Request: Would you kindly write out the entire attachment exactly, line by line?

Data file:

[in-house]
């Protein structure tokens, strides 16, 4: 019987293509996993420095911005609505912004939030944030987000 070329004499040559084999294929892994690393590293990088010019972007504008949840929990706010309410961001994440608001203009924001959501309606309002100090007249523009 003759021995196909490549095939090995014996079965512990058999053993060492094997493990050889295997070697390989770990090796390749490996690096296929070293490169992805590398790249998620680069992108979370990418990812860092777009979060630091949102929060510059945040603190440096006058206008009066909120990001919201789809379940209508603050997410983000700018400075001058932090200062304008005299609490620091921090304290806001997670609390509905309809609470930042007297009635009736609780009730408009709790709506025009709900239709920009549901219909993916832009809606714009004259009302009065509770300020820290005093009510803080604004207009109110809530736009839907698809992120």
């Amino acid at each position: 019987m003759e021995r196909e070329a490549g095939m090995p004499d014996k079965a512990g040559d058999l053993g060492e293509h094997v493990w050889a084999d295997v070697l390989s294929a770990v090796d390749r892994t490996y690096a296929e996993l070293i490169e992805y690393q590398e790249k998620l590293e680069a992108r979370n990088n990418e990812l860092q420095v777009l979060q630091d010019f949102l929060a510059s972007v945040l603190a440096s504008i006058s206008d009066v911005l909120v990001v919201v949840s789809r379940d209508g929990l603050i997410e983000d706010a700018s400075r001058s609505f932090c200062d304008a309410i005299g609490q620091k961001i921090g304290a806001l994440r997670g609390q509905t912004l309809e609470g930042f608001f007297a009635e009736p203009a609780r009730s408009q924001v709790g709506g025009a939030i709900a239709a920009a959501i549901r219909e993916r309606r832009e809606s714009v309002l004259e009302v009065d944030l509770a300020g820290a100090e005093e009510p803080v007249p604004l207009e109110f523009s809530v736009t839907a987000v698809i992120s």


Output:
[in-house]
């Protein structure tokens, strides 16, 4: 019987293509996993420095911005609505912004939030944030987000 070329004499040559084999294929892994690393590293990088010019972007504008949840929990706010309410961001994440608001203009924001959501309606309002100090007249523009 003759021995196909490549095939090995014996079965512990058999053993060492094997493990050889295997070697390989770990090796390749490996690096296929070293490169992805590398790249998620680069992108979370990418990812860092777009979060630091949102929060510059945040603190440096006058206008009066909120990001919201789809379940209508603050997410983000700018400075001058932090200062304008005299609490620091921090304290806001997670609390509905309809609470930042007297009635009736609780009730408009709790709506025009709900239709920009549901219909993916832009809606714009004259009302009065509770300020820290005093009510803080604004207009109110809530736009839907698809992120």
């Amino acid at each position: 019987m003759e021995r196909e070329a490549g095939m090995p004499d014996k079965a512990g040559d058999l053993g060492e293509h094997v493990w050889a084999d295997v070697l390989s294929a770990v090796d390749r892994t490996y690096a296929e996993l070293i490169e992805y690393q590398e790249k998620l590293e680069a992108r979370n990088n990418e990812l860092q420095v777009l979060q630091d010019f949102l929060a510059s972007v945040l603190a440096s504008i006058s206008d009066v911005l909120v990001v919201v949840s789809r379940d209508g929990l603050i997410e983000d706010a700018s400075r001058s609505f932090c200062d304008a309410i005299g609490q620091k961001i921090g304290a806001l994440r997670g609390q509905t912004l309809e609470g930042f608001f007297a009635e009736p203009a609780r009730s408009q924001v709790g709506g025009a939030i709900a239709a920009a959501i549901r219909e993916r309606r832009e809606s714009v309002l004259e009302v009065d944030l509770a300020g820290a100090e005093e009510p803080v007249p604004l207009e109110f523009s809530v736009t839907a987000v698809i992120s």